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What is a Mangrove Snake?

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  • Written By: Christine Hudson
  • Edited By: Lauren Fritsky
  • Last Modified Date: 27 November 2016
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The mangrove snake, or Boiga dendrophila, is a snake of tropical regions averaging 5- to 6-feet long (1.5 to 1.8 m). It is native Southeast Asia in areas such as Thailand and the Philippines. The mangrove is also commonly referred to as the boiga snake or the gold-ringed cat snake and tends to seek out humid swamps in which to live. This snake can be identified by its distinctive small, yellow stripes on a black body and rear fangs.

Throughout the spring and summer, the mangrove snake is actively breeding in humid areas. They normally lay eggs about three to four times during these seasons and are considered the most dangerous during the incubation period of their eggs. The rest of the time, they are considered very nervous creatures with very high tempers and generally should not be handled or trifled with.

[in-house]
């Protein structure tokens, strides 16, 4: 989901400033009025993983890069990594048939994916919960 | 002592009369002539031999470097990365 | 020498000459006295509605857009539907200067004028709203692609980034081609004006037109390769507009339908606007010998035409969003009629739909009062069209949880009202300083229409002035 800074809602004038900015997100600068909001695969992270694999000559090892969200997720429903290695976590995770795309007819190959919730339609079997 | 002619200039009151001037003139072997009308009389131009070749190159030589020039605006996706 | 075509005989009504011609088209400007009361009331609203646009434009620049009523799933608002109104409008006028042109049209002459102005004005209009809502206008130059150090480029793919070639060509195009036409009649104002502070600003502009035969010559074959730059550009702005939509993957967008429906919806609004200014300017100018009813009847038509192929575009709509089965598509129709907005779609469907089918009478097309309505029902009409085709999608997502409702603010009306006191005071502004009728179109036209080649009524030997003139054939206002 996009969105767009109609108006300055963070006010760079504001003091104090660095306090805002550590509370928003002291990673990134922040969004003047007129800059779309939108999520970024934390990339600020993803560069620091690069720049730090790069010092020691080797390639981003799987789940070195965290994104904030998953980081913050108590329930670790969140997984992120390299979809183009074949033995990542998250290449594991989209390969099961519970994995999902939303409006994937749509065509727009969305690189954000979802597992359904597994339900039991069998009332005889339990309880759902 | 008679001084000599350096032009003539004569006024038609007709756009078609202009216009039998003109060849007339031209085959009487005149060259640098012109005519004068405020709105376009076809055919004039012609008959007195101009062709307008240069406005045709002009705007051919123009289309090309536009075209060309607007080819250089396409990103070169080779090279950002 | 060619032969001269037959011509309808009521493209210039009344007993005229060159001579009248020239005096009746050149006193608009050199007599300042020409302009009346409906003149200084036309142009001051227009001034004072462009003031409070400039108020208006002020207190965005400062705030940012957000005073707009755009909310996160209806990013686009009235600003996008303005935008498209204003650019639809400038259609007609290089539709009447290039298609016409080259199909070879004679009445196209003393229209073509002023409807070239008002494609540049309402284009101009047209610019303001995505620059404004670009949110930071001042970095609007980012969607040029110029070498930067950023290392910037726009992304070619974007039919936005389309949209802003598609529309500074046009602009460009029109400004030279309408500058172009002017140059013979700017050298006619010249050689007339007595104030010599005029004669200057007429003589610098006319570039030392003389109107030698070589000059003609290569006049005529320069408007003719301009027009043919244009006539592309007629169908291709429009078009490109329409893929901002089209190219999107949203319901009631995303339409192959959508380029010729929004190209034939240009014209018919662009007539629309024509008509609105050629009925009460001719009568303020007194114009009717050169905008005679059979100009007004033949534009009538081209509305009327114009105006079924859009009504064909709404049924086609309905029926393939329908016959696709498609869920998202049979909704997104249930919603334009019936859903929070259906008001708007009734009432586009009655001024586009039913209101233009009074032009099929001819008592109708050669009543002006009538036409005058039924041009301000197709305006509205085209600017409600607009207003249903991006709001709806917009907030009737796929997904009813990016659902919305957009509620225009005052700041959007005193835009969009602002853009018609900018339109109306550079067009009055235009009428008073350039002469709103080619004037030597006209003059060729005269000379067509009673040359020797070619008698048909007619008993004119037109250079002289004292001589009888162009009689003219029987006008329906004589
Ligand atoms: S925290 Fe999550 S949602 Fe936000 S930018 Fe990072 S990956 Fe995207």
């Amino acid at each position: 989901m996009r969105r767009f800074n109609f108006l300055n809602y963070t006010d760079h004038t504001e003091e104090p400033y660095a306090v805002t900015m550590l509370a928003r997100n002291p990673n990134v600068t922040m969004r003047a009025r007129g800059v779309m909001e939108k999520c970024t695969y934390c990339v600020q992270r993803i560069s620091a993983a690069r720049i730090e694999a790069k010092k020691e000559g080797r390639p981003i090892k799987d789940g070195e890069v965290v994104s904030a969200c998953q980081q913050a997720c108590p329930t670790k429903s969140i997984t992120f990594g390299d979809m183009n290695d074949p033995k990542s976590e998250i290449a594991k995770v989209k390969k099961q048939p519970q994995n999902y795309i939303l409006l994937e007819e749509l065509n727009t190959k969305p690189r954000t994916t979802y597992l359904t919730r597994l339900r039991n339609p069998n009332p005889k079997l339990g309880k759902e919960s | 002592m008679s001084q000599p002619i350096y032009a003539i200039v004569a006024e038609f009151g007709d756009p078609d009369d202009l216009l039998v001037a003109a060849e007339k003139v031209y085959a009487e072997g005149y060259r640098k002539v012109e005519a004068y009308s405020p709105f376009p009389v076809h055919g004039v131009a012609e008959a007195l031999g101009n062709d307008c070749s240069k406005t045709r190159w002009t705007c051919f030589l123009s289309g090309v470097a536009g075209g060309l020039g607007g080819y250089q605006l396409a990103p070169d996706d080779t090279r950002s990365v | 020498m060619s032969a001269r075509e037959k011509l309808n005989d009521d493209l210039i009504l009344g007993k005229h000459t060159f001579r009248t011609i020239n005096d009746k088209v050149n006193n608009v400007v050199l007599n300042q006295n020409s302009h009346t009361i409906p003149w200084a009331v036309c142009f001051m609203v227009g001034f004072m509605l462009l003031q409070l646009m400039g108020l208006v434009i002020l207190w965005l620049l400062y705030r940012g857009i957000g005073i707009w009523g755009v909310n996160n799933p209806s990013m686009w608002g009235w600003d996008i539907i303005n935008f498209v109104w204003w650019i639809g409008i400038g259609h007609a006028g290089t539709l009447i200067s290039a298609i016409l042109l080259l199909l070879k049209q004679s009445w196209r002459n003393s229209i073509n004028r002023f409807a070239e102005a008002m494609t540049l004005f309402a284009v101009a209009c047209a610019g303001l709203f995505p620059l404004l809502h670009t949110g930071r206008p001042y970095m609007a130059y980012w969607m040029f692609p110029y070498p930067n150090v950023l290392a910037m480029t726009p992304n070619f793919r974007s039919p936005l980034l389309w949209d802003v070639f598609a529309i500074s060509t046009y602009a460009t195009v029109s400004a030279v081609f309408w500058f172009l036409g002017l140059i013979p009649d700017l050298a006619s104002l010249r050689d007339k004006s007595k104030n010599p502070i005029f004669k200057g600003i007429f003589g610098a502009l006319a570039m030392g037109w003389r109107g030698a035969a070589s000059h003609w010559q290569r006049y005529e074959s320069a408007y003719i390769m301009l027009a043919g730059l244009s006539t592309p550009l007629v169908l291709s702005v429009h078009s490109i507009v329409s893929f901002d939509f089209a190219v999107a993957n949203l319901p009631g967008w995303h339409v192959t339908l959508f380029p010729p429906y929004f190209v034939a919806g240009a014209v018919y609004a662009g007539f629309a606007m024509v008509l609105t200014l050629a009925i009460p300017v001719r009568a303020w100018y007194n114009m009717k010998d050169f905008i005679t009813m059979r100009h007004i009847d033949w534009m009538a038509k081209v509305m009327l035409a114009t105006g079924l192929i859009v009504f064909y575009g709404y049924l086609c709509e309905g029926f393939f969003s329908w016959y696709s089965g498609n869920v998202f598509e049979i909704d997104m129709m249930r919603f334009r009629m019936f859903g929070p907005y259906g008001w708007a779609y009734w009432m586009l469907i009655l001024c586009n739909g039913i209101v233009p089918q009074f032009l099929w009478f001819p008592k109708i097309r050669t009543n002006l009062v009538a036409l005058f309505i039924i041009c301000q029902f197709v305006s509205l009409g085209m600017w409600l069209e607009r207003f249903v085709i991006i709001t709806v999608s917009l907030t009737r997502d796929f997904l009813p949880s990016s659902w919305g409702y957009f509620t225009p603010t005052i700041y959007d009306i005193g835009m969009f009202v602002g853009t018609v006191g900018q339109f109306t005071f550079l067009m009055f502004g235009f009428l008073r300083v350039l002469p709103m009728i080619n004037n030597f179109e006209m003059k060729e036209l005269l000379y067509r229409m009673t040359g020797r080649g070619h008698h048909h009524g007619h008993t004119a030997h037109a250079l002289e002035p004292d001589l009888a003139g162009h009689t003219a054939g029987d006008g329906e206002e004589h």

A bite from a mangrove snake is usually only fatal to small creatures. Their bite contains a mild neurotoxin, but they are not considered a threat to humans. As the fangs of a mangrove snake are located in the back of the mouth and are curled backward, it is generally very difficult for it to use this toxin on anything except its prey. These snakes commonly prey on lizards, frogs, and mice. Even in these instances, the mangrove must bite repeatedly or chew on a creature in order to use the toxin.

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If bitten by a mangrove snake, it is typically recommended that a person treat the wound for infection and cover it. Keeping the wound clean is generally the most important aspect of treatment for most bites. The victim may wish to also see a medical professional simply to be checked for any toxin or to receive antibiotics. The mangrove snake does not usually leave a wound big enough to require stitches, and topical antibiotics should take care of the healing process quickly.

Although the mangrove snake is not considered a fatal threat to humans, people native to Southeast Asia are typically wary of it and it habitats. Any sort of bite may be painful, and the possibility of infection is normally increased by the unclean conditions of the swamps in which these snakes live. In some areas, the mangrove snake is kept as a pet in terrariums, but even in captivity, they are known to be very aggressive snakes which can not be handled.

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